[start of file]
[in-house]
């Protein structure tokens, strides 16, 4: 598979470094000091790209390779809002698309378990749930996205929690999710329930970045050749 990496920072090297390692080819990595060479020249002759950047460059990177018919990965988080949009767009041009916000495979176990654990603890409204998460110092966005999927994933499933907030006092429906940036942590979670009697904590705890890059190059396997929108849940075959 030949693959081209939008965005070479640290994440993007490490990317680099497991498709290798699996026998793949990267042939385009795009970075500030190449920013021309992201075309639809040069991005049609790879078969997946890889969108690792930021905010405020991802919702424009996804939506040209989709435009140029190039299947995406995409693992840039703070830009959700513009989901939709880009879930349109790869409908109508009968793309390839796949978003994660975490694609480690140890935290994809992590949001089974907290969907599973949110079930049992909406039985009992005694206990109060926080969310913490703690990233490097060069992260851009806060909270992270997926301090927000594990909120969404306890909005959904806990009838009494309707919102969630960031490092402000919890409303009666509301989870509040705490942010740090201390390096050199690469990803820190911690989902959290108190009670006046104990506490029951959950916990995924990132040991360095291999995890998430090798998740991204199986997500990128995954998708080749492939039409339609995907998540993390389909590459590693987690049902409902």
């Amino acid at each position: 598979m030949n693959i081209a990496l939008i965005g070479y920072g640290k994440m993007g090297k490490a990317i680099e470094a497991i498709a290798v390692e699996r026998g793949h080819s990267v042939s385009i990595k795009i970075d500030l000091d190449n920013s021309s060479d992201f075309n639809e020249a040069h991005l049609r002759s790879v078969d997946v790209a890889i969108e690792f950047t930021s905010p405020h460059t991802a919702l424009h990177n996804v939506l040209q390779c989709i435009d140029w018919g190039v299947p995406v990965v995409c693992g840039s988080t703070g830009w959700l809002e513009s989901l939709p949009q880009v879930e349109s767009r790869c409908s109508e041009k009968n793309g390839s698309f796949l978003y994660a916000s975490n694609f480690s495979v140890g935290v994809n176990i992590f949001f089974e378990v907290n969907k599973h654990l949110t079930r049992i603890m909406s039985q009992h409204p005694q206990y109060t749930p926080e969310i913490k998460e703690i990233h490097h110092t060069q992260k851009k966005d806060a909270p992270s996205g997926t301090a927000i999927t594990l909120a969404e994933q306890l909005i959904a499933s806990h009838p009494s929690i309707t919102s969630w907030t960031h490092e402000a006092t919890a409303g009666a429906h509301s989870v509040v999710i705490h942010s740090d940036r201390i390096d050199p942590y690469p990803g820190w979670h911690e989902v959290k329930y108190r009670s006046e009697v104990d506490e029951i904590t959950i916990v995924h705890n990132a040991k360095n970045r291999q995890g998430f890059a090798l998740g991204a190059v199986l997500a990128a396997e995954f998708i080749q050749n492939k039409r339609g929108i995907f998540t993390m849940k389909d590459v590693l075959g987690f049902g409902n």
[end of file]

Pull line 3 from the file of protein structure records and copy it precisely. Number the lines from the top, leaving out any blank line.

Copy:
């Amino acid at each position: 598979m030949n693959i081209a990496l939008i965005g070479y920072g640290k994440m993007g090297k490490a990317i680099e470094a497991i498709a290798v390692e699996r026998g793949h080819s990267v042939s385009i990595k795009i970075d500030l000091d190449n920013s021309s060479d992201f075309n639809e020249a040069h991005l049609r002759s790879v078969d997946v790209a890889i969108e690792f950047t930021s905010p405020h460059t991802a919702l424009h990177n996804v939506l040209q390779c989709i435009d140029w018919g190039v299947p995406v990965v995409c693992g840039s988080t703070g830009w959700l809002e513009s989901l939709p949009q880009v879930e349109s767009r790869c409908s109508e041009k009968n793309g390839s698309f796949l978003y994660a916000s975490n694609f480690s495979v140890g935290v994809n176990i992590f949001f089974e378990v907290n969907k599973h654990l949110t079930r049992i603890m909406s039985q009992h409204p005694q206990y109060t749930p926080e969310i913490k998460e703690i990233h490097h110092t060069q992260k851009k966005d806060a909270p992270s996205g997926t301090a927000i999927t594990l909120a969404e994933q306890l909005i959904a499933s806990h009838p009494s929690i309707t919102s969630w907030t960031h490092e402000a006092t919890a409303g009666a429906h509301s989870v509040v999710i705490h942010s740090d940036r201390i390096d050199p942590y690469p990803g820190w979670h911690e989902v959290k329930y108190r009670s006046e009697v104990d506490e029951i904590t959950i916990v995924h705890n990132a040991k360095n970045r291999q995890g998430f890059a090798l998740g991204a190059v199986l997500a990128a396997e995954f998708i080749q050749n492939k039409r339609g929108i995907f998540t993390m849940k389909d590459v590693l075959g987690f049902g409902n």